A Holistic Science
Agroecology integrates scientific understanding about how particular places work – their ecology – with farmers’ knowledge of how to make their local landscapes useful to humans. It builds upon the traditional knowledge of family-based farmers and encompasses basic ecological principles for planning and managing sustainable agricultural systems. Agroecology links ecology, agronomy, culture, economics and society to create healthy environments, food production and communities—supporting food sovereignty.
As a science, agroecology is the application of ecological science to the study, design and management of sustainable agro-ecosystems. As a set of agricultural practices, agroecology seeks ways to enhance agricultural systems by mimicking natural processes, thus creating beneficial biological interactions and synergies between the components of the agro-ecosystem. It provides the most favorable soil conditions for plant growth, particularly by managing organic matter and by raising soil biotic activity.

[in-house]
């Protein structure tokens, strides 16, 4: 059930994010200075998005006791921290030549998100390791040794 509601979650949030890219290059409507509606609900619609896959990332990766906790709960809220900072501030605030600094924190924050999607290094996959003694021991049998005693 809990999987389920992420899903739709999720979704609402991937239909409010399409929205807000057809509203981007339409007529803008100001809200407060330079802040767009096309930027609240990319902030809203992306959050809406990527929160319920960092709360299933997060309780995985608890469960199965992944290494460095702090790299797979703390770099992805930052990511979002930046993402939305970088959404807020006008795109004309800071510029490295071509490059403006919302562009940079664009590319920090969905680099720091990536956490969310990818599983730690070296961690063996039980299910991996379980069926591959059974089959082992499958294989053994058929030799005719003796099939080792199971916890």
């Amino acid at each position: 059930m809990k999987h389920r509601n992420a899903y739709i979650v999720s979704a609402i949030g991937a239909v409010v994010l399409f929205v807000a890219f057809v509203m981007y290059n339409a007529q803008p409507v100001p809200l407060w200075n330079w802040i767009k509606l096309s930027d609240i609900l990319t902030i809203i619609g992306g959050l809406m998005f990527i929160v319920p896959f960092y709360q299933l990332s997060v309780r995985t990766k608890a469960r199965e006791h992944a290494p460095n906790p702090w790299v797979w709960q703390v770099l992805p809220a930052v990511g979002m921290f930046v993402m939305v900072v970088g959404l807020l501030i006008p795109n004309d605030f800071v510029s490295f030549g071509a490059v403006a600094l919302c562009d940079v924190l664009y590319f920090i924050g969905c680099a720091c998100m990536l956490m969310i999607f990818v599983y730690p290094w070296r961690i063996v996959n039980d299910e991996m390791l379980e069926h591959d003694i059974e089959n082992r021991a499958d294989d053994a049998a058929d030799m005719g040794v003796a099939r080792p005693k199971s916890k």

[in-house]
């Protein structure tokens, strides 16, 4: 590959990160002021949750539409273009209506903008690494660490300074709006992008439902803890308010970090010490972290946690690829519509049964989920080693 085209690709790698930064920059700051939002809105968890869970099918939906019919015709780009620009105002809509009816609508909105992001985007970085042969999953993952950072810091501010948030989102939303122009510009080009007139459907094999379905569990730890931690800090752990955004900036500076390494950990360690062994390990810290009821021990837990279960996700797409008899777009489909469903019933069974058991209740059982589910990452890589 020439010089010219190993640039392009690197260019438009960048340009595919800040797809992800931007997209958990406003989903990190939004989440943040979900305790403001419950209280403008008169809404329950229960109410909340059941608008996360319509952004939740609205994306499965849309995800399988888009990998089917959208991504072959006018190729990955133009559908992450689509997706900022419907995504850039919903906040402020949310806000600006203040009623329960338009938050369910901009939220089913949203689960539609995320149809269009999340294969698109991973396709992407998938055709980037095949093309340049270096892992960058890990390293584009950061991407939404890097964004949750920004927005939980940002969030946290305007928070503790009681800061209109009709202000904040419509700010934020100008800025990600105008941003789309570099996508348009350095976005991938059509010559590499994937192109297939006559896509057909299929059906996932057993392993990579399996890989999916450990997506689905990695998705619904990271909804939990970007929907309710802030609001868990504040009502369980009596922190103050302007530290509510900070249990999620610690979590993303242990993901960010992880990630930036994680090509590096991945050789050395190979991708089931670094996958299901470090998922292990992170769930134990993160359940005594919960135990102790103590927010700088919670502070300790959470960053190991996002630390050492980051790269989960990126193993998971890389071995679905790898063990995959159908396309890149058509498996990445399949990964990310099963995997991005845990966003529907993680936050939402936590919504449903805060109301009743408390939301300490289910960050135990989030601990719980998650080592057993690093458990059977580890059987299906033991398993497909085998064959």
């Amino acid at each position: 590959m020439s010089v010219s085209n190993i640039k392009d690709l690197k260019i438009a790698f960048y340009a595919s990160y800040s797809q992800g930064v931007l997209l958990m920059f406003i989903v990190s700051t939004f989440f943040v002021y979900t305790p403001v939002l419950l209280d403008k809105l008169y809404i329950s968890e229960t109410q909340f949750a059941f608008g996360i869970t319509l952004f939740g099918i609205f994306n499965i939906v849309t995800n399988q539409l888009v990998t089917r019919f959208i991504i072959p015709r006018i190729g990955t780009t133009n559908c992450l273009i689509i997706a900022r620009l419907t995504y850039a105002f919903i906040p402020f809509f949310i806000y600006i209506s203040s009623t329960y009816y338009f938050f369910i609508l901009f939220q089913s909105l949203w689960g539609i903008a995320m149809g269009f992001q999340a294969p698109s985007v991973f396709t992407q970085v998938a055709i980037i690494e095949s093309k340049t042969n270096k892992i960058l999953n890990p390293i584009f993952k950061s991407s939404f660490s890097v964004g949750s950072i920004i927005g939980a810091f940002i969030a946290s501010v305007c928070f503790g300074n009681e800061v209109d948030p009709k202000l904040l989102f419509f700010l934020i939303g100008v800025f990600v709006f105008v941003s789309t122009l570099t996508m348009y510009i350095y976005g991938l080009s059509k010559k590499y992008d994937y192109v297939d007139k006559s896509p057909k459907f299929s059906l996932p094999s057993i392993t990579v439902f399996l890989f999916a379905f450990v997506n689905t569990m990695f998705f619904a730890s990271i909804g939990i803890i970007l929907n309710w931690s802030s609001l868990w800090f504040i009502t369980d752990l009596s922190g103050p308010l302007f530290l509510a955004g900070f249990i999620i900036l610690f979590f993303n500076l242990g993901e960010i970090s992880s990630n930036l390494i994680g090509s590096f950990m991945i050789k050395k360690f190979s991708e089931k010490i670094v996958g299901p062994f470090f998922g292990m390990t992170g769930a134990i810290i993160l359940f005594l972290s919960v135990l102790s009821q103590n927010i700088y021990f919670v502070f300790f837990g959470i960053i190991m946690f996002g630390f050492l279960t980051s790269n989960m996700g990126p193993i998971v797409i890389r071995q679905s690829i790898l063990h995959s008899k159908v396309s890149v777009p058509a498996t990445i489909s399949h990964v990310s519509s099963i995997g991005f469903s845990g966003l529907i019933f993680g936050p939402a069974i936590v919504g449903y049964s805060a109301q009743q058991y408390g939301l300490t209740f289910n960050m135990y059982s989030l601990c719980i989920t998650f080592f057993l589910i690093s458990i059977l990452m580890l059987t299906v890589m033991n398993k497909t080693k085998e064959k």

Agroecology’s core priniciples:
- Recycle nutrients and energy on the farm, rather than introducing external inputs
- Integrate crops and livestock, because the one supports the other
- Diversify species and genetic resources in agro-ecosystems over time and space
- Do not depend on a single crop
- Do not use pesticides and fertilizers
- Focus on interactions and productivity across the agricultural system (every element, including soil, forest and livestock), rather than focusing on individual species
- Highly knowledge-intensive, based on techniques that are developed from farmers’ traditional and indigenous knowledge and experimentation rather than delivered from the top down.
Agroecology as a basis for change
It is a social process to enable small-scale farmers and farm workers/ farm dwellers to take control of their natural resources and manage their environment in a sustainable way, leading to food sovereignty. It is viewed as an emancipatory political project based on social and economic justice, and rooted in ecologically sound practice.
Agroecology also encourages us to think about our own relationship to land, our relationship to the ecosystem and our relationship with other people. This reflection is ongoing so that agroecology is not a result, but a continual process of learning, adapting and teaching ourselves and others.
Read more about IDEX’s work on agroecology on our blog.